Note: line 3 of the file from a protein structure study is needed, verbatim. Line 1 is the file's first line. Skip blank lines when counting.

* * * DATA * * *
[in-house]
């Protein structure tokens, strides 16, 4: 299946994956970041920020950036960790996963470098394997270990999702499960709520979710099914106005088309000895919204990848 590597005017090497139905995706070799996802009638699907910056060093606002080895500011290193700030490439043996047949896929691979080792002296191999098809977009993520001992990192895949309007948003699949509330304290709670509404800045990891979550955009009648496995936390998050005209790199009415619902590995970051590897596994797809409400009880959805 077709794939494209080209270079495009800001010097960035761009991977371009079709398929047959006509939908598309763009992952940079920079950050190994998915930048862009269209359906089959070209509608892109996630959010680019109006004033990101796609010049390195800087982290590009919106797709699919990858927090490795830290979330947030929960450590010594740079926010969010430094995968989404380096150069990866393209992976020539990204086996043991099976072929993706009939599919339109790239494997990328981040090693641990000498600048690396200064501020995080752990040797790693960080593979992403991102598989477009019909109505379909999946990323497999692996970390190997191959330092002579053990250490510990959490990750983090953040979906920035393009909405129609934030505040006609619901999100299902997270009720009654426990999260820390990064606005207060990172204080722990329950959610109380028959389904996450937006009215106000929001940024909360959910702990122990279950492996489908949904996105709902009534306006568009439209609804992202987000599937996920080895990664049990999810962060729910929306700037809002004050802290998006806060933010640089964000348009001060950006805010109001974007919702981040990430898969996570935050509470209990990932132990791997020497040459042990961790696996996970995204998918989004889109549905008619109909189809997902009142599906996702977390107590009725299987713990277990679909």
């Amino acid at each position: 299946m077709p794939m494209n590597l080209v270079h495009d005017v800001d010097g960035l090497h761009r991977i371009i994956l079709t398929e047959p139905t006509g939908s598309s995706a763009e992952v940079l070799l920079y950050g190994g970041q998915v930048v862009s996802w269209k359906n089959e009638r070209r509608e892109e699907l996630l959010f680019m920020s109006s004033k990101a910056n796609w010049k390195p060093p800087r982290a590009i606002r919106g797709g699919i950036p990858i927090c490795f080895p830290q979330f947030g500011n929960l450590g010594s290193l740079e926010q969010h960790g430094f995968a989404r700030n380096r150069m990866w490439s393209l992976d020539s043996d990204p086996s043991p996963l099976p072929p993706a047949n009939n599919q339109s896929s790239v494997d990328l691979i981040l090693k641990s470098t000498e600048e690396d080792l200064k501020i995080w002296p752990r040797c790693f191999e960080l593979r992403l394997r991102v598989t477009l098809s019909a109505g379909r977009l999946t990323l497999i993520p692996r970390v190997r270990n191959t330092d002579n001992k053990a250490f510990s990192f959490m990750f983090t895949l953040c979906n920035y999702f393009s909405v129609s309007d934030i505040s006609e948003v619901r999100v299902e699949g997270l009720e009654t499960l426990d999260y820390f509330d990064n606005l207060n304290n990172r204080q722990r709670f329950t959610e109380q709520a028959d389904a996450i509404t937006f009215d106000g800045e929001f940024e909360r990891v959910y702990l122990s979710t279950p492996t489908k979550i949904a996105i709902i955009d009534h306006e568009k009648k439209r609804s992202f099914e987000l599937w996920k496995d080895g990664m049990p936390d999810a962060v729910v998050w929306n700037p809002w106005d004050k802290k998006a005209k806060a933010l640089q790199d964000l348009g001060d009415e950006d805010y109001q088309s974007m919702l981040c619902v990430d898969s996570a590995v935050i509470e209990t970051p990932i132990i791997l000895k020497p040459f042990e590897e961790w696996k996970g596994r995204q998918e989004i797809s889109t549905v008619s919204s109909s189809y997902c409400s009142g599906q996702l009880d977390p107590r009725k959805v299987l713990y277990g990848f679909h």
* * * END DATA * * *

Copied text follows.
């Amino acid at each position: 299946m077709p794939m494209n590597l080209v270079h495009d005017v800001d010097g960035l090497h761009r991977i371009i994956l079709t398929e047959p139905t006509g939908s598309s995706a763009e992952v940079l070799l920079y950050g190994g970041q998915v930048v862009s996802w269209k359906n089959e009638r070209r509608e892109e699907l996630l959010f680019m920020s109006s004033k990101a910056n796609w010049k390195p060093p800087r982290a590009i606002r919106g797709g699919i950036p990858i927090c490795f080895p830290q979330f947030g500011n929960l450590g010594s290193l740079e926010q969010h960790g430094f995968a989404r700030n380096r150069m990866w490439s393209l992976d020539s043996d990204p086996s043991p996963l099976p072929p993706a047949n009939n599919q339109s896929s790239v494997d990328l691979i981040l090693k641990s470098t000498e600048e690396d080792l200064k501020i995080w002296p752990r040797c790693f191999e960080l593979r992403l394997r991102v598989t477009l098809s019909a109505g379909r977009l999946t990323l497999i993520p692996r970390v190997r270990n191959t330092d002579n001992k053990a250490f510990s990192f959490m990750f983090t895949l953040c979906n920035y999702f393009s909405v129609s309007d934030i505040s006609e948003v619901r999100v299902e699949g997270l009720e009654t499960l426990d999260y820390f509330d990064n606005l207060n304290n990172r204080q722990r709670f329950t959610e109380q709520a028959d389904a996450i509404t937006f009215d106000g800045e929001f940024e909360r990891v959910y702990l122990s979710t279950p492996t489908k979550i949904a996105i709902i955009d009534h306006e568009k009648k439209r609804s992202f099914e987000l599937w996920k496995d080895g990664m049990p936390d999810a962060v729910v998050w929306n700037p809002w106005d004050k802290k998006a005209k806060a933010l640089q790199d964000l348009g001060d009415e950006d805010y109001q088309s974007m919702l981040c619902v990430d898969s996570a590995v935050i509470e209990t970051p990932i132990i791997l000895k020497p040459f042990e590897e961790w696996k996970g596994r995204q998918e989004i797809s889109t549905v008619s919204s109909s189809y997902c409400s009142g599906q996702l009880d977390p107590r009725k959805v299987l713990y277990g990848f679909h």